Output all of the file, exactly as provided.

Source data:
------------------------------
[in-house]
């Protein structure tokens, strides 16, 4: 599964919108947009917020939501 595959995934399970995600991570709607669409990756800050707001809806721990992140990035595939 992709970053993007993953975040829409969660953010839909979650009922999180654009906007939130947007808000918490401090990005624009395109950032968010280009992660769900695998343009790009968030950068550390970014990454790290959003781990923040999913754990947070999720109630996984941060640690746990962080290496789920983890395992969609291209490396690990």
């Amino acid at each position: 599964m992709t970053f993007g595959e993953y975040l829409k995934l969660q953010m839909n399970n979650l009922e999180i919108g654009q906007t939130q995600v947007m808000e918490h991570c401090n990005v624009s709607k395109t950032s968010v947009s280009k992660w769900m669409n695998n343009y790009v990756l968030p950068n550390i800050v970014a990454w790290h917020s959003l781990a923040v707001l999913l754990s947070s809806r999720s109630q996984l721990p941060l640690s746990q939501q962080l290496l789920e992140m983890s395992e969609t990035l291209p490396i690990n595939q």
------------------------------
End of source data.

[in-house]
């Protein structure tokens, strides 16, 4: 599964919108947009917020939501 595959995934399970995600991570709607669409990756800050707001809806721990992140990035595939 992709970053993007993953975040829409969660953010839909979650009922999180654009906007939130947007808000918490401090990005624009395109950032968010280009992660769900695998343009790009968030950068550390970014990454790290959003781990923040999913754990947070999720109630996984941060640690746990962080290496789920983890395992969609291209490396690990």
């Amino acid at each position: 599964m992709t970053f993007g595959e993953y975040l829409k995934l969660q953010m839909n399970n979650l009922e999180i919108g654009q906007t939130q995600v947007m808000e918490h991570c401090n990005v624009s709607k395109t950032s968010v947009s280009k992660w769900m669409n695998n343009y790009v990756l968030p950068n550390i800050v970014a990454w790290h917020s959003l781990a923040v707001l999913l754990s947070s809806r999720s109630q996984l721990p941060l640690s746990q939501q962080l290496l789920e992140m983890s395992e969609t990035l291209p490396i690990n595939q």